The onus is rather on people who favour draconian penalties to explain why they think they’d lead to a Singapore-ish environment instead of a Thai one, is it not…?

  7. Hmmm.

    I haven’t noticed the drug use in Thailand being particularly high. Drug runners are normally passing product through Thailand, rather than selling it to locals. There is some use amongst the locals, but mainly yabba (not sure what it is, but it’s some local stuff) which they chew and get high, and the normal amount amongst the expats and tourists.

    And Singapore…back in the days when I used to stay there with my mate who was a banker, I saw his colleagues taking ecstasy at a fucking beach volleyball tournament, and heard enough of them fairly openly talking about coke and other stuff. Not to mention that being mostly of Chinese extraction, the locals like their opium…

  8. “yabba (not sure what it is, but it’s some local stuff)”

    Yaba is methamphetamine mixed with caffeine. It’s sometimes called ‘Nazi speed’ because there was a branded version distributed to the wehrmacht in WWII (not that they were alone in this, the Brits and the US used to distribute amphetamines to armed forces personnel too.) the Thais love it.

    However, as I understand it from purely anecdotal evidence – viz my younger brothers’ mates – drug use is pretty open in Thailand. Thailand is popular with backpacking students, and so are drugs.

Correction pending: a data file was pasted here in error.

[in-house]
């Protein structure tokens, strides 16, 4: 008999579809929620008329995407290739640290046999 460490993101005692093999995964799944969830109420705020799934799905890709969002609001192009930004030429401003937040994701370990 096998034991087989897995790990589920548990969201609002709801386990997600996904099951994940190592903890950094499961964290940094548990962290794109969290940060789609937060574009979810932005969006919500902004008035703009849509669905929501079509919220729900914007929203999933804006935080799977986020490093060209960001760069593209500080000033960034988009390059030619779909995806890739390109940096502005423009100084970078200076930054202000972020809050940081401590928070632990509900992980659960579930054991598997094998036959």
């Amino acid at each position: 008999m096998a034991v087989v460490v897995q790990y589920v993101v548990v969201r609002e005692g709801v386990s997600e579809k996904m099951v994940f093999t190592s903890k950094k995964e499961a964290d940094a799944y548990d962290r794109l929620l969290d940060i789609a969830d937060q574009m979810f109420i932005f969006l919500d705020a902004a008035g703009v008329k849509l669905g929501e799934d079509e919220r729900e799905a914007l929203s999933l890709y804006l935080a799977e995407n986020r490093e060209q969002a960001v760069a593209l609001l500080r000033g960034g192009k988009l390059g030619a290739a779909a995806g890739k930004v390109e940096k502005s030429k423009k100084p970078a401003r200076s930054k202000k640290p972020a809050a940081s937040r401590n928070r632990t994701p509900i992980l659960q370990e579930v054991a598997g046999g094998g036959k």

9. However, as I understand it from purely anecdotal evidence – viz my younger brothers’ mates – drug use is pretty open in Thailand. Thailand is popular with backpacking students, and so are drugs.

    I’ve not noticed it, certainly never smelled the whiff of cannabis more than two or three times, and although I’ve seen a few expats obviously on something (or openly selling it), I’d not say it is too widespread. Then again, I’m probably hanging around in the wrong places, where I go everyone is too drunk to take drugs. Also, the police do provide a deterrent. They are on the lookout for drug dealers or users because they can extract a hefty bribe – upwards of $1000 – for drug offences, so via their corruption it keeps it off the streets, at any rate. But I’m sure places like Koh Pha Ngan are awash with drugs, like Kuta in Bali, where locals are openly and brazenly offering them to you every few yards.